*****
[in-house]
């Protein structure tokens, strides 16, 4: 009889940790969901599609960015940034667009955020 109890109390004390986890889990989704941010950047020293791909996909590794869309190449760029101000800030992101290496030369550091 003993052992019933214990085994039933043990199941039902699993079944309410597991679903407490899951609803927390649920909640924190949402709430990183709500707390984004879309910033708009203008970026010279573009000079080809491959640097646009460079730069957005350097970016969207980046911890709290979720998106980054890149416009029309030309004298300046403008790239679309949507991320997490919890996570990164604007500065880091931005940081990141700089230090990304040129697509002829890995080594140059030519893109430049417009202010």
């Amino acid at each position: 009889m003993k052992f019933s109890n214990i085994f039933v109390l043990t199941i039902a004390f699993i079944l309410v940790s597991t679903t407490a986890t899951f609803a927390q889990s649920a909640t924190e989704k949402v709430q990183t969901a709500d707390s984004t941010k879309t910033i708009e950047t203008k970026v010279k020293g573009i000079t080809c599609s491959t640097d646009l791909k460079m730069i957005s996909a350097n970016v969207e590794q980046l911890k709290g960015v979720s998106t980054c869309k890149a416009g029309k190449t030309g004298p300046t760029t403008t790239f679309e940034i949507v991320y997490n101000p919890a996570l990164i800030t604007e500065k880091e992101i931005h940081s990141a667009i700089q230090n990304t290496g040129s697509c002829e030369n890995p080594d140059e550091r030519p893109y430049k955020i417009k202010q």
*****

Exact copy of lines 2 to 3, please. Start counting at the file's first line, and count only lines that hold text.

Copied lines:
């Protein structure tokens, strides 16, 4: 009889940790969901599609960015940034667009955020 109890109390004390986890889990989704941010950047020293791909996909590794869309190449760029101000800030992101290496030369550091 003993052992019933214990085994039933043990199941039902699993079944309410597991679903407490899951609803927390649920909640924190949402709430990183709500707390984004879309910033708009203008970026010279573009000079080809491959640097646009460079730069957005350097970016969207980046911890709290979720998106980054890149416009029309030309004298300046403008790239679309949507991320997490919890996570990164604007500065880091931005940081990141700089230090990304040129697509002829890995080594140059030519893109430049417009202010």
């Amino acid at each position: 009889m003993k052992f019933s109890n214990i085994f039933v109390l043990t199941i039902a004390f699993i079944l309410v940790s597991t679903t407490a986890t899951f609803a927390q889990s649920a909640t924190e989704k949402v709430q990183t969901a709500d707390s984004t941010k879309t910033i708009e950047t203008k970026v010279k020293g573009i000079t080809c599609s491959t640097d646009l791909k460079m730069i957005s996909a350097n970016v969207e590794q980046l911890k709290g960015v979720s998106t980054c869309k890149a416009g029309k190449t030309g004298p300046t760029t403008t790239f679309e940034i949507v991320y997490n101000p919890a996570l990164i800030t604007e500065k880091e992101i931005h940081s990141a667009i700089q230090n990304t290496g040129s697509c002829e030369n890995p080594d140059e550091r030519p893109y430049k955020i417009k202010q």